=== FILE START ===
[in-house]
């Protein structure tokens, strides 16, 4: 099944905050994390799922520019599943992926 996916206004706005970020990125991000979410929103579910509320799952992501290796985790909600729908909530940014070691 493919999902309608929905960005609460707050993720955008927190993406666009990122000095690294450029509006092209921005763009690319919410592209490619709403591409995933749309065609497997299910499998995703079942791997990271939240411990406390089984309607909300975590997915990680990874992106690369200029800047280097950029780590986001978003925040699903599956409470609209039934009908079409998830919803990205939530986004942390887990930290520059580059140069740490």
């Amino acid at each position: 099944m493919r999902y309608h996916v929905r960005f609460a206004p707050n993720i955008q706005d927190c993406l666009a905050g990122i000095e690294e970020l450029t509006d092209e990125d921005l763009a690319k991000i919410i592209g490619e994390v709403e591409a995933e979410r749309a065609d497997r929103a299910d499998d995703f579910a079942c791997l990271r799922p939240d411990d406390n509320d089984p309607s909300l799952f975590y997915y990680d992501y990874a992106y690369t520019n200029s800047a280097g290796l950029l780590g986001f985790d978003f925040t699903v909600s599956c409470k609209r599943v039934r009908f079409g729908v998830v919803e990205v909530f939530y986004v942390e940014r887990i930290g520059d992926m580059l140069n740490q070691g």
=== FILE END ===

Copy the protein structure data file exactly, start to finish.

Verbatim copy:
[in-house]
């Protein structure tokens, strides 16, 4: 099944905050994390799922520019599943992926 996916206004706005970020990125991000979410929103579910509320799952992501290796985790909600729908909530940014070691 493919999902309608929905960005609460707050993720955008927190993406666009990122000095690294450029509006092209921005763009690319919410592209490619709403591409995933749309065609497997299910499998995703079942791997990271939240411990406390089984309607909300975590997915990680990874992106690369200029800047280097950029780590986001978003925040699903599956409470609209039934009908079409998830919803990205939530986004942390887990930290520059580059140069740490």
């Amino acid at each position: 099944m493919r999902y309608h996916v929905r960005f609460a206004p707050n993720i955008q706005d927190c993406l666009a905050g990122i000095e690294e970020l450029t509006d092209e990125d921005l763009a690319k991000i919410i592209g490619e994390v709403e591409a995933e979410r749309a065609d497997r929103a299910d499998d995703f579910a079942c791997l990271r799922p939240d411990d406390n509320d089984p309607s909300l799952f975590y997915y990680d992501y990874a992106y690369t520019n200029s800047a280097g290796l950029l780590g986001f985790d978003f925040t699903v909600s599956c409470k609209r599943v039934r009908f079409g729908v998830v919803e990205v909530f939530y986004v942390e940014r887990i930290g520059d992926m580059l140069n740490q070691g």